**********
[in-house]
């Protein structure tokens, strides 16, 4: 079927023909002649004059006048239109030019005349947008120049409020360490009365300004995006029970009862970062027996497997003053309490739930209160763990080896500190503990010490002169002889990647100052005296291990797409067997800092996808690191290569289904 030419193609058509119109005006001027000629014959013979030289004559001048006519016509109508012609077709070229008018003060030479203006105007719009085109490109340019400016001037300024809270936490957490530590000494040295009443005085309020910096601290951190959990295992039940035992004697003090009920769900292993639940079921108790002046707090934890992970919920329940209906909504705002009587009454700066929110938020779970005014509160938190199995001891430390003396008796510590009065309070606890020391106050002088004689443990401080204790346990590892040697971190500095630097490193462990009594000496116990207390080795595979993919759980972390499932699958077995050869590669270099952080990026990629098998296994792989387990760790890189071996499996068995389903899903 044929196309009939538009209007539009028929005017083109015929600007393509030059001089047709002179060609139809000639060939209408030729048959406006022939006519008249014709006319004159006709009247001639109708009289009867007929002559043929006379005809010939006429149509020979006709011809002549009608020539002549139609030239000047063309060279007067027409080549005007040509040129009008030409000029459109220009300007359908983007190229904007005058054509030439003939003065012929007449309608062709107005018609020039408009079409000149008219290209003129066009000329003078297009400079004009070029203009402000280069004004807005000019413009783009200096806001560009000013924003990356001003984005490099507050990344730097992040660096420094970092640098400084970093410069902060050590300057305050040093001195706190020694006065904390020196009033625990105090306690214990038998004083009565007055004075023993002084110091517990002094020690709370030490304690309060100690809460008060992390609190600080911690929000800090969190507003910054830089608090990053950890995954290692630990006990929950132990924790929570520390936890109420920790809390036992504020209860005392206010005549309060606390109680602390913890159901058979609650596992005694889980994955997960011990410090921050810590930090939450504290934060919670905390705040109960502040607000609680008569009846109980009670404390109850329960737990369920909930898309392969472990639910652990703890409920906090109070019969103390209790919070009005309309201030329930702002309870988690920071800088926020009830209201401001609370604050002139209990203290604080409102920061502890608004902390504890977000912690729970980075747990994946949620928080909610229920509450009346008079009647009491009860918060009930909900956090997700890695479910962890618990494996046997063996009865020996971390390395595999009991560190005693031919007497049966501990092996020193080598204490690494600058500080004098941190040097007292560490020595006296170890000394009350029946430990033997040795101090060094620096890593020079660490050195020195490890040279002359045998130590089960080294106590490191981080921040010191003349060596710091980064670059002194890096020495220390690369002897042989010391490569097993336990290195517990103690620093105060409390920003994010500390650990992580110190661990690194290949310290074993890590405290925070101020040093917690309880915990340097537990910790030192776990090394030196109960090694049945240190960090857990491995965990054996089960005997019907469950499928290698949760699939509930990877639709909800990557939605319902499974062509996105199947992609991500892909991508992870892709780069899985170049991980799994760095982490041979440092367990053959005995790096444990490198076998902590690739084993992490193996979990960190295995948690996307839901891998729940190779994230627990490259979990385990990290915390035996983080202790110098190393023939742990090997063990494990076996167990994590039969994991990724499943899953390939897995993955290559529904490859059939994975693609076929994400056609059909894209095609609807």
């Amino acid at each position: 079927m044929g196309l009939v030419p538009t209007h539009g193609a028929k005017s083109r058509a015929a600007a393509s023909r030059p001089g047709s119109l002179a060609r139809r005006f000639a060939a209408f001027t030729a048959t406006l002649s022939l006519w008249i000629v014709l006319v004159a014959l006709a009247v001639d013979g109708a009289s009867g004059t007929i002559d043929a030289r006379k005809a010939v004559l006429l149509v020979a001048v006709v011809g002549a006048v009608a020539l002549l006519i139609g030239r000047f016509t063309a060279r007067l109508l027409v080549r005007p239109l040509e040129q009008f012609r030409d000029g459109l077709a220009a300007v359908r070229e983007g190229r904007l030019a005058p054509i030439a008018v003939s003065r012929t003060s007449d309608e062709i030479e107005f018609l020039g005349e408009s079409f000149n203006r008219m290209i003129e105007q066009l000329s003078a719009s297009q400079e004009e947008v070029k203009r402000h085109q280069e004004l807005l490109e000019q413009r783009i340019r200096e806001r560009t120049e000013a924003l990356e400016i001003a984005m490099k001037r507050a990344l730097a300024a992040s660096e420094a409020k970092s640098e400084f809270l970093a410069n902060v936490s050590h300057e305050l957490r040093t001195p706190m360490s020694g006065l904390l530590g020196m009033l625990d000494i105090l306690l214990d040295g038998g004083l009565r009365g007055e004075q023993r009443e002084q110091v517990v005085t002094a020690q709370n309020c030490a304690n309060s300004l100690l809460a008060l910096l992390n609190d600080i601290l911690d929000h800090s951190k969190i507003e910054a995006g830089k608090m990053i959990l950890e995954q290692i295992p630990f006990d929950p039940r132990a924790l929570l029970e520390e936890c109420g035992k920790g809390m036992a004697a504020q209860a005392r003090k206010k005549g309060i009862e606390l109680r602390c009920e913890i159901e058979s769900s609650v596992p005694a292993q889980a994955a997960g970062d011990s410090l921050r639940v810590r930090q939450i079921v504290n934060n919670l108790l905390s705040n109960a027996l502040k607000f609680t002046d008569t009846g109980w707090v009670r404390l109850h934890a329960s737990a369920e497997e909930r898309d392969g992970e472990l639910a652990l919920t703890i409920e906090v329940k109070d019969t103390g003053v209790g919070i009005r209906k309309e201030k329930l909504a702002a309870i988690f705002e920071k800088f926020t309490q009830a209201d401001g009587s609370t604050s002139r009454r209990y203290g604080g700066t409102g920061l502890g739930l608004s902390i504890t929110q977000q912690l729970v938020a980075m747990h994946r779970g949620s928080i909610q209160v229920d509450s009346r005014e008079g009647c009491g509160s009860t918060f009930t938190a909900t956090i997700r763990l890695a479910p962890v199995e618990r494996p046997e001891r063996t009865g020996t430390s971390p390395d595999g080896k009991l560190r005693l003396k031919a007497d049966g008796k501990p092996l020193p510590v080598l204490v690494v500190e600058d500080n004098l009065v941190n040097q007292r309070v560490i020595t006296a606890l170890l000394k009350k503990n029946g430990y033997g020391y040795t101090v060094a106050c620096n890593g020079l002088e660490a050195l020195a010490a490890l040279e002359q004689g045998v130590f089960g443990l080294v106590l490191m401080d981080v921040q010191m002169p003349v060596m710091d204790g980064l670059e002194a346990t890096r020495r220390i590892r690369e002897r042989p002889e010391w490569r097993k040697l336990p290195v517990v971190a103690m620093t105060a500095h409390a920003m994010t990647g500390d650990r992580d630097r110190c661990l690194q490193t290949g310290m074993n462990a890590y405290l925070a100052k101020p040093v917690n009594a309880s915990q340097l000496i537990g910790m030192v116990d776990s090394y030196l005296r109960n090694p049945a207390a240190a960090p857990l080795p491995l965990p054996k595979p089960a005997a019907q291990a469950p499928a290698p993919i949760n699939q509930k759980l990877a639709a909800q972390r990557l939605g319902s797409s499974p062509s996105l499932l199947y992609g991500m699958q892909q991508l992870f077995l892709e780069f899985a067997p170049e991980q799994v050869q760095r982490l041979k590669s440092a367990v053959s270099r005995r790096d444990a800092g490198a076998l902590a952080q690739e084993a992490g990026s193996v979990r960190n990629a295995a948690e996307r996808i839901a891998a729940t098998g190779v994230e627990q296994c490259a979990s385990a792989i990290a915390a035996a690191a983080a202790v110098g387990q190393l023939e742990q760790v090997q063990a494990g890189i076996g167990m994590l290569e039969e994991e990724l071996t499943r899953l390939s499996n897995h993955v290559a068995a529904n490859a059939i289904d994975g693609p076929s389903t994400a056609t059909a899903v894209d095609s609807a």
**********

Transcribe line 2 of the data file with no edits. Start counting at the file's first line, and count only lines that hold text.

């Protein structure tokens, strides 16, 4: 079927023909002649004059006048239109030019005349947008120049409020360490009365300004995006029970009862970062027996497997003053309490739930209160763990080896500190503990010490002169002889990647100052005296291990797409067997800092996808690191290569289904 030419193609058509119109005006001027000629014959013979030289004559001048006519016509109508012609077709070229008018003060030479203006105007719009085109490109340019400016001037300024809270936490957490530590000494040295009443005085309020910096601290951190959990295992039940035992004697003090009920769900292993639940079921108790002046707090934890992970919920329940209906909504705002009587009454700066929110938020779970005014509160938190199995001891430390003396008796510590009065309070606890020391106050002088004689443990401080204790346990590892040697971190500095630097490193462990009594000496116990207390080795595979993919759980972390499932699958077995050869590669270099952080990026990629098998296994792989387990760790890189071996499996068995389903899903 044929196309009939538009209007539009028929005017083109015929600007393509030059001089047709002179060609139809000639060939209408030729048959406006022939006519008249014709006319004159006709009247001639109708009289009867007929002559043929006379005809010939006429149509020979006709011809002549009608020539002549139609030239000047063309060279007067027409080549005007040509040129009008030409000029459109220009300007359908983007190229904007005058054509030439003939003065012929007449309608062709107005018609020039408009079409000149008219290209003129066009000329003078297009400079004009070029203009402000280069004004807005000019413009783009200096806001560009000013924003990356001003984005490099507050990344730097992040660096420094970092640098400084970093410069902060050590300057305050040093001195706190020694006065904390020196009033625990105090306690214990038998004083009565007055004075023993002084110091517990002094020690709370030490304690309060100690809460008060992390609190600080911690929000800090969190507003910054830089608090990053950890995954290692630990006990929950132990924790929570520390936890109420920790809390036992504020209860005392206010005549309060606390109680602390913890159901058979609650596992005694889980994955997960011990410090921050810590930090939450504290934060919670905390705040109960502040607000609680008569009846109980009670404390109850329960737990369920909930898309392969472990639910652990703890409920906090109070019969103390209790919070009005309309201030329930702002309870988690920071800088926020009830209201401001609370604050002139209990203290604080409102920061502890608004902390504890977000912690729970980075747990994946949620928080909610229920509450009346008079009647009491009860918060009930909900956090997700890695479910962890618990494996046997063996009865020996971390390395595999009991560190005693031919007497049966501990092996020193080598204490690494600058500080004098941190040097007292560490020595006296170890000394009350029946430990033997040795101090060094620096890593020079660490050195020195490890040279002359045998130590089960080294106590490191981080921040010191003349060596710091980064670059002194890096020495220390690369002897042989010391490569097993336990290195517990103690620093105060409390920003994010500390650990992580110190661990690194290949310290074993890590405290925070101020040093917690309880915990340097537990910790030192776990090394030196109960090694049945240190960090857990491995965990054996089960005997019907469950499928290698949760699939509930990877639709909800990557939605319902499974062509996105199947992609991500892909991508992870892709780069899985170049991980799994760095982490041979440092367990053959005995790096444990490198076998902590690739084993992490193996979990960190295995948690996307839901891998729940190779994230627990490259979990385990990290915390035996983080202790110098190393023939742990090997063990494990076996167990994590039969994991990724499943899953390939897995993955290559529904490859059939994975693609076929994400056609059909894209095609609807």